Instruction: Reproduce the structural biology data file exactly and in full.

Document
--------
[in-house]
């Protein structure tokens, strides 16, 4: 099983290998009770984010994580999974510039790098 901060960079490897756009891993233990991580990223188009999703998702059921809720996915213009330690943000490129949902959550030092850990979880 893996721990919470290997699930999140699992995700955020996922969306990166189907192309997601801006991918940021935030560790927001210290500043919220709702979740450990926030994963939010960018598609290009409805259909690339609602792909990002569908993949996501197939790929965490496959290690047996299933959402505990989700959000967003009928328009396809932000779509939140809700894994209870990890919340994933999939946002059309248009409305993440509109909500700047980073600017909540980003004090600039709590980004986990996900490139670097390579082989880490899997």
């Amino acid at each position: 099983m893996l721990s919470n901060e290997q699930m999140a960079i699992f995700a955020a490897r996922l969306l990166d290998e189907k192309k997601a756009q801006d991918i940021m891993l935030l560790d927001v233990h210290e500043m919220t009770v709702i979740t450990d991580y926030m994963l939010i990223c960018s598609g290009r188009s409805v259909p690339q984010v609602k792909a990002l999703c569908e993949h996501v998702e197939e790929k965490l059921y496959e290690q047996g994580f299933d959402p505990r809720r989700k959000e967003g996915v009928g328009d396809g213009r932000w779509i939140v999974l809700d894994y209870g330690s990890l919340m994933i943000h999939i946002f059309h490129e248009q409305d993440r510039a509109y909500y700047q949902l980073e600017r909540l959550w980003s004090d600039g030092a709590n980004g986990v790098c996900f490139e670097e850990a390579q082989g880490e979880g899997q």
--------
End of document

[in-house]
């Protein structure tokens, strides 16, 4: 099983290998009770984010994580999974510039790098 901060960079490897756009891993233990991580990223188009999703998702059921809720996915213009330690943000490129949902959550030092850990979880 893996721990919470290997699930999140699992995700955020996922969306990166189907192309997601801006991918940021935030560790927001210290500043919220709702979740450990926030994963939010960018598609290009409805259909690339609602792909990002569908993949996501197939790929965490496959290690047996299933959402505990989700959000967003009928328009396809932000779509939140809700894994209870990890919340994933999939946002059309248009409305993440509109909500700047980073600017909540980003004090600039709590980004986990996900490139670097390579082989880490899997």
């Amino acid at each position: 099983m893996l721990s919470n901060e290997q699930m999140a960079i699992f995700a955020a490897r996922l969306l990166d290998e189907k192309k997601a756009q801006d991918i940021m891993l935030l560790d927001v233990h210290e500043m919220t009770v709702i979740t450990d991580y926030m994963l939010i990223c960018s598609g290009r188009s409805v259909p690339q984010v609602k792909a990002l999703c569908e993949h996501v998702e197939e790929k965490l059921y496959e290690q047996g994580f299933d959402p505990r809720r989700k959000e967003g996915v009928g328009d396809g213009r932000w779509i939140v999974l809700d894994y209870g330690s990890l919340m994933i943000h999939i946002f059309h490129e248009q409305d993440r510039a509109y909500y700047q949902l980073e600017r909540l959550w980003s004090d600039g030092a709590n980004g986990v790098c996900f490139e670097e850990a390579q082989g880490e979880g899997q």